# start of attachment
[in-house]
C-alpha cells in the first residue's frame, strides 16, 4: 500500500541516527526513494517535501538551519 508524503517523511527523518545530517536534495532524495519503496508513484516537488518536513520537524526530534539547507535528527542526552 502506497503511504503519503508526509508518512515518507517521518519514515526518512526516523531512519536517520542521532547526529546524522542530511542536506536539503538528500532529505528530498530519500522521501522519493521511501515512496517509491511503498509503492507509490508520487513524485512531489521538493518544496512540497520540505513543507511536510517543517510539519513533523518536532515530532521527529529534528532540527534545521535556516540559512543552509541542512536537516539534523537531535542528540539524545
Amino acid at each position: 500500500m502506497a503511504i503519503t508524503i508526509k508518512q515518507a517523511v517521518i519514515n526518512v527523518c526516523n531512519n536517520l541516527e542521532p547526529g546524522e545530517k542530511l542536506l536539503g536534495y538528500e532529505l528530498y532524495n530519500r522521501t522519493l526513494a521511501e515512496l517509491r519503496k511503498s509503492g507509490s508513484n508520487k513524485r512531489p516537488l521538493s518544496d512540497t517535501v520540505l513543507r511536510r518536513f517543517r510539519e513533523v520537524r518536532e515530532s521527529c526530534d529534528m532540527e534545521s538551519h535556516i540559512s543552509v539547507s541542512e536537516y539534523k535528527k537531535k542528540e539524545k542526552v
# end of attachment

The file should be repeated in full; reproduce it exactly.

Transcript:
[in-house]
C-alpha cells in the first residue's frame, strides 16, 4: 500500500541516527526513494517535501538551519 508524503517523511527523518545530517536534495532524495519503496508513484516537488518536513520537524526530534539547507535528527542526552 502506497503511504503519503508526509508518512515518507517521518519514515526518512526516523531512519536517520542521532547526529546524522542530511542536506536539503538528500532529505528530498530519500522521501522519493521511501515512496517509491511503498509503492507509490508520487513524485512531489521538493518544496512540497520540505513543507511536510517543517510539519513533523518536532515530532521527529529534528532540527534545521535556516540559512543552509541542512536537516539534523537531535542528540539524545
Amino acid at each position: 500500500m502506497a503511504i503519503t508524503i508526509k508518512q515518507a517523511v517521518i519514515n526518512v527523518c526516523n531512519n536517520l541516527e542521532p547526529g546524522e545530517k542530511l542536506l536539503g536534495y538528500e532529505l528530498y532524495n530519500r522521501t522519493l526513494a521511501e515512496l517509491r519503496k511503498s509503492g507509490s508513484n508520487k513524485r512531489p516537488l521538493s518544496d512540497t517535501v520540505l513543507r511536510r518536513f517543517r510539519e513533523v520537524r518536532e515530532s521527529c526530534d529534528m532540527e534545521s538551519h535556516i540559512s543552509v539547507s541542512e536537516y539534523k535528527k537531535k542528540e539524545k542526552v